(2015) Disaster Action (Magnolia) Kristoffer Joner, Thomas Bo Larsen, Ane Dahl Torp, Fridtjov Såheim, Jonas Hoff Oftebro, Laila Goody, Arthur Berning, Eili Harboe, Edith Haagenrud-Sande, Lado Hadzic, Tom Larsen, Herman Bernhoft, Mette Agnete Horn, Silje Breivik, Håkon Moe, Tyra Holmen. Directed by Roar Uthaug
America has essentially had the monopoly on disaster movies. That doesn’t mean that America has the monopoly on disasters – they happen everywhere, all the time. It has been a long time coming that a good disaster movie comes from somewhere not flying the stars and stripes.
Norway’s fjords are lovely, but they are also a ticking time bomb. They are in a mountainous region, and when the set up is just right – as in the tiny tourist village of Geiranger which sits at the mouth of the fjord bearing it’s name – that time bomb can tick rather loudly. As the movie notes in a kind of prelude, rock slides from Ȃkneset Mountain back in 1905 impacted the river below, causing a gigantic wave 240 feet tall moving between two tall cliffs like a bullet through the barrel of a gun, a gun pointed right at Geiranger. Scientists are wary that similar circumstances will happen again.
For that reason, a monitoring station is set up there, and geologist Kristian (Joner) has been a part of the team that has kept an eye on the mountain. However, the lure of corporate money has gotten him and he is leaving the government-run station for the deep pockets of an oil company. His last day has arrived and he and his family – wife Idun (Torp) who works as a desk clerk at the town’s luxury hotel, disaffected teen Sondre (Oftebro) and cute-as-a-button 7-year-old daughter Julia (Haagenrud-Sande).
While station chief Arvid (Såheim) is none-too-happy to be down such a valuable member of the team, he nonetheless gives Kristian a nice send-off. However, readings that show the ground water disappearing suddenly in two sensors on the mountain send Kristian scrambling to examine the evidence, which is disturbing but not enough to have Arvid evacuate the town, especially at the height of tourist season.
Still, something about it bothers Kristian so when he’s just about to drive aboard the ferry, he whips a quick U-turn and heads back. While his suspicions still aren’t enough to get Arvid pushing the panic button, he has succeeded in stranding his family (Idun had been set to finish out the month at the hotel anyway) in the town. With the mountain rumbling, disaster movie fans know that the worst is about to happen. As is true with most disaster movies, who lives, who dies – and what is left of the town – is all up in the air.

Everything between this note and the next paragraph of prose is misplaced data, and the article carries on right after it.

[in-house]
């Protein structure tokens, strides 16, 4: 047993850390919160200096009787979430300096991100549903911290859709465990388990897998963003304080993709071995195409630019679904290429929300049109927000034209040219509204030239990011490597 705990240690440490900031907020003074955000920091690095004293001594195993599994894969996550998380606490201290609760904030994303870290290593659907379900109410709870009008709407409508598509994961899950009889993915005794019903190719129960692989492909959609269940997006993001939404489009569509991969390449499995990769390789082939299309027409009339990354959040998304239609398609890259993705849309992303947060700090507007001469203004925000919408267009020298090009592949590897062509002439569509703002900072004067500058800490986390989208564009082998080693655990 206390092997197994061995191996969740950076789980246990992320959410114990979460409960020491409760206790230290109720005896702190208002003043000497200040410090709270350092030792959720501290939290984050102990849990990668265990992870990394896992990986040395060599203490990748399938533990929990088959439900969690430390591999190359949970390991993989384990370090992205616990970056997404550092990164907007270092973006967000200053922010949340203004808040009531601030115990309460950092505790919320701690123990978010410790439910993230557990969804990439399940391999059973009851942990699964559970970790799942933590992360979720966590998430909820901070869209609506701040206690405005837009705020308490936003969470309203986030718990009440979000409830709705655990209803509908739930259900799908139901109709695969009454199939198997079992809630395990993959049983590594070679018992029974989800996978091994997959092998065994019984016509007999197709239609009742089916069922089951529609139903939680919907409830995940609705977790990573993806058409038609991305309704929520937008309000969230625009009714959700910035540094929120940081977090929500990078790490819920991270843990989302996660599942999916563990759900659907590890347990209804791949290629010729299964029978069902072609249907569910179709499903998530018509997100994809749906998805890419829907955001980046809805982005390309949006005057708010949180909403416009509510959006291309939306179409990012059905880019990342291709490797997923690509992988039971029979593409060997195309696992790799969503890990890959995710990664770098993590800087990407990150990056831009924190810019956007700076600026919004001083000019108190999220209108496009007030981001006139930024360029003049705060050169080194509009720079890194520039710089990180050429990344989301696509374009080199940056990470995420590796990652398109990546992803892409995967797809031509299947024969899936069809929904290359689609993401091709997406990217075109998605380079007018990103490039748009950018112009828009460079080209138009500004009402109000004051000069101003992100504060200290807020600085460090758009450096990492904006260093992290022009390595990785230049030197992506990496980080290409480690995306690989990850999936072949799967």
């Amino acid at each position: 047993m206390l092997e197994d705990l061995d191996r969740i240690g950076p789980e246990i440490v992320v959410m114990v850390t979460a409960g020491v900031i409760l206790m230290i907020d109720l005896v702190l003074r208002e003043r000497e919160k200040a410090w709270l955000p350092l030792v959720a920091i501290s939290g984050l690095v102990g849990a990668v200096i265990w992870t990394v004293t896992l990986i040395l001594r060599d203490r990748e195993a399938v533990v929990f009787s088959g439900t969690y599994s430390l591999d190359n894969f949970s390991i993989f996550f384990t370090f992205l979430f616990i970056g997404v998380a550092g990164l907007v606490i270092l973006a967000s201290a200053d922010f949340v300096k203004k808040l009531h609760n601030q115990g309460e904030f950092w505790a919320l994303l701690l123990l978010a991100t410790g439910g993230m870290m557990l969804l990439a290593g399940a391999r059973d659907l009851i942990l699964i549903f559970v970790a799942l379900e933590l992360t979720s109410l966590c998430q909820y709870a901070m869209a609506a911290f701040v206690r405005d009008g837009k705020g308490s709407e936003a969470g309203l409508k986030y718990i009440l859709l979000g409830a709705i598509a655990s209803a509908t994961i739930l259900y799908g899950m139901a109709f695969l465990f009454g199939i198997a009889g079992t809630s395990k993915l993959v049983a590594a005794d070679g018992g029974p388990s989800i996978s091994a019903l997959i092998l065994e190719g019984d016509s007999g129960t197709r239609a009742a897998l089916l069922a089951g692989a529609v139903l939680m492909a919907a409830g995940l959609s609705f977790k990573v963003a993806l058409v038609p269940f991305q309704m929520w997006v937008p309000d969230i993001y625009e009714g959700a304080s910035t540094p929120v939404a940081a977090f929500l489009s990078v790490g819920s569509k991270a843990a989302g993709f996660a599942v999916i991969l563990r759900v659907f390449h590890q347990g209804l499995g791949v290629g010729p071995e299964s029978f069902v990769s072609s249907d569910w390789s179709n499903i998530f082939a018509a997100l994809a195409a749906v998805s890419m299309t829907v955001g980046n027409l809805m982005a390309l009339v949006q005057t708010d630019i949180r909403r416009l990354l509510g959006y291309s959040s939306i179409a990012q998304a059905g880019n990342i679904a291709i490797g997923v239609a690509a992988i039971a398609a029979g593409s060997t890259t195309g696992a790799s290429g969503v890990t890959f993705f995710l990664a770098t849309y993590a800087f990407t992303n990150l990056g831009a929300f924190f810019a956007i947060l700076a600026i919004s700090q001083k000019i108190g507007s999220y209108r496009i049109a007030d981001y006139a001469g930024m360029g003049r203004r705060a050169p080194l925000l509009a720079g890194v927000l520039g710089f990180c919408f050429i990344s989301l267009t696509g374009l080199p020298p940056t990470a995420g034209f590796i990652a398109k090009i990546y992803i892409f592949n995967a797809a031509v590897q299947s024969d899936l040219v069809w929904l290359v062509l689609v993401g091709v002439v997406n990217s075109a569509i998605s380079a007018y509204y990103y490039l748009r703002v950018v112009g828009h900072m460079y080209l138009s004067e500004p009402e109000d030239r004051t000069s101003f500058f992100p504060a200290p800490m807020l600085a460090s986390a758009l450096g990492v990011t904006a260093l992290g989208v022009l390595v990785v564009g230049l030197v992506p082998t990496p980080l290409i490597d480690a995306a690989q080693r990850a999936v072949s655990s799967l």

Given the film’s small budget, the special effects are pretty impressive. Something with a budget north of $100 million might have made a more realistic looking wave (and it appeared that the filmmakers used practical effects whenever possible) but not much more realistic. When it comes bearing down on the audience, one wishes that the movie had been shot in 3D. That might have been one of those rare instances where the format would have made sense rather than being a gimmick inserted into the movie for the sole purpose of allowing theaters to upcharge the public for the privilege.
Joner, who recently appeared in The Revenant, has a good deal of screen presence and makes a likable hero, even though his workaholic ways and detail-oriented personality drive his family and colleagues crazy. His fierce devotion to his family doesn’t particularly make him unusual among disaster movie heroes but it is unusual to see this kind of character in a European film. Then again, it is unusual to see this kind of subject in a European film.
I had to feel badly for Oftebro, who plays Sondre. He plays a character who is about as disagreeable as you can get and will even irritate Millennials. Apparently, the writer doesn’t think very highly about teens; Sondre is grouchy, disrespectful, self-centered and prone to doing the wrong thing at exactly the wrong time. His actions get people killed and put his family in jeopardy; to be fair he does feel bad about it later but while he’s doing those things, you might be tempted to punch him right in the face.
Overall, I was a little bit disappointed in the movie; sure, the effects are better than I expected and the acting was solid, but there are so many disaster movie cliches and scenes that are literally ripped off from other movies such as The Abyss, Dante’s Peak, Jaws and The Impossible. Still, if you haven’t seen those movies and aren’t particularly familiar with the disaster genre, it will all be new to you.
So what this adds up to is a solidly entertaining European take on what has been up to now a genre dominated by American movies. Surprisingly, it is not essentially different than the American take on the genre. In a way, it is kind of comforting to know that some things are the same everywhere in the world – disaster movies apparently being one of them.
REASONS TO GO: Impressive but low-budget special effects. Joner is an effective and charismatic lead.
REASONS TO STAY: A lot of disaster movie cliches. You will want to punch Sondre in the throat.
FAMILY VALUES: Some graphic images of a tsunami disaster, and a few profanities.
TRIVIAL PURSUIT: Norway’s official entry for the 2016 Academy Awards Best Foreign Language film award; it didn’t make the final list of five however.
CRITICAL MASS: As of 3/15/16: Rotten Tomatoes: 80% positive reviews. Metacritic: 68/100.
COMPARISON SHOPPING: The Towering Inferno
FINAL RATING: 6.5/10